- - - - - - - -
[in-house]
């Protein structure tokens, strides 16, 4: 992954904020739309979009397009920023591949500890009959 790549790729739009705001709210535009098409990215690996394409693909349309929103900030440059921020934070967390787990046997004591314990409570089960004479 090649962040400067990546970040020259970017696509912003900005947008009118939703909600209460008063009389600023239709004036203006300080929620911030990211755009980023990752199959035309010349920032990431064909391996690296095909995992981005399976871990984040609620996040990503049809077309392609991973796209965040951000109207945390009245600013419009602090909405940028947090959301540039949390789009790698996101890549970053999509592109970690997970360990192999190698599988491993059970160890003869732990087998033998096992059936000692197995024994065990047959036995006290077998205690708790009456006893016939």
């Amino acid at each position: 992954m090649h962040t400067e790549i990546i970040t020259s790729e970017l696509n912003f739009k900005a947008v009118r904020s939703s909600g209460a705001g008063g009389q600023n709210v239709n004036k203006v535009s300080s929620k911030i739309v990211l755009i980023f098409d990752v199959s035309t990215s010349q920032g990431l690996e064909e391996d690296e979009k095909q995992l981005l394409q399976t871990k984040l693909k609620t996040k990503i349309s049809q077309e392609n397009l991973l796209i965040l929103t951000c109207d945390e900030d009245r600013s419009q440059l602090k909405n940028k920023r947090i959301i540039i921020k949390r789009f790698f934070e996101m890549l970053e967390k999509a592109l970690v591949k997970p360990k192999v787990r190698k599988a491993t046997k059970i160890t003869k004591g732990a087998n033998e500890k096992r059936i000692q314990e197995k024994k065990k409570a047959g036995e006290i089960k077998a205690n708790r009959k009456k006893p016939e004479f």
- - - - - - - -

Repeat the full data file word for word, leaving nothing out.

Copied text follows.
[in-house]
């Protein structure tokens, strides 16, 4: 992954904020739309979009397009920023591949500890009959 790549790729739009705001709210535009098409990215690996394409693909349309929103900030440059921020934070967390787990046997004591314990409570089960004479 090649962040400067990546970040020259970017696509912003900005947008009118939703909600209460008063009389600023239709004036203006300080929620911030990211755009980023990752199959035309010349920032990431064909391996690296095909995992981005399976871990984040609620996040990503049809077309392609991973796209965040951000109207945390009245600013419009602090909405940028947090959301540039949390789009790698996101890549970053999509592109970690997970360990192999190698599988491993059970160890003869732990087998033998096992059936000692197995024994065990047959036995006290077998205690708790009456006893016939």
């Amino acid at each position: 992954m090649h962040t400067e790549i990546i970040t020259s790729e970017l696509n912003f739009k900005a947008v009118r904020s939703s909600g209460a705001g008063g009389q600023n709210v239709n004036k203006v535009s300080s929620k911030i739309v990211l755009i980023f098409d990752v199959s035309t990215s010349q920032g990431l690996e064909e391996d690296e979009k095909q995992l981005l394409q399976t871990k984040l693909k609620t996040k990503i349309s049809q077309e392609n397009l991973l796209i965040l929103t951000c109207d945390e900030d009245r600013s419009q440059l602090k909405n940028k920023r947090i959301i540039i921020k949390r789009f790698f934070e996101m890549l970053e967390k999509a592109l970690v591949k997970p360990k192999v787990r190698k599988a491993t046997k059970i160890t003869k004591g732990a087998n033998e500890k096992r059936i000692q314990e197995k024994k065990k409570a047959g036995e006290i089960k077998a205690n708790r009959k009456k006893p016939e004479f």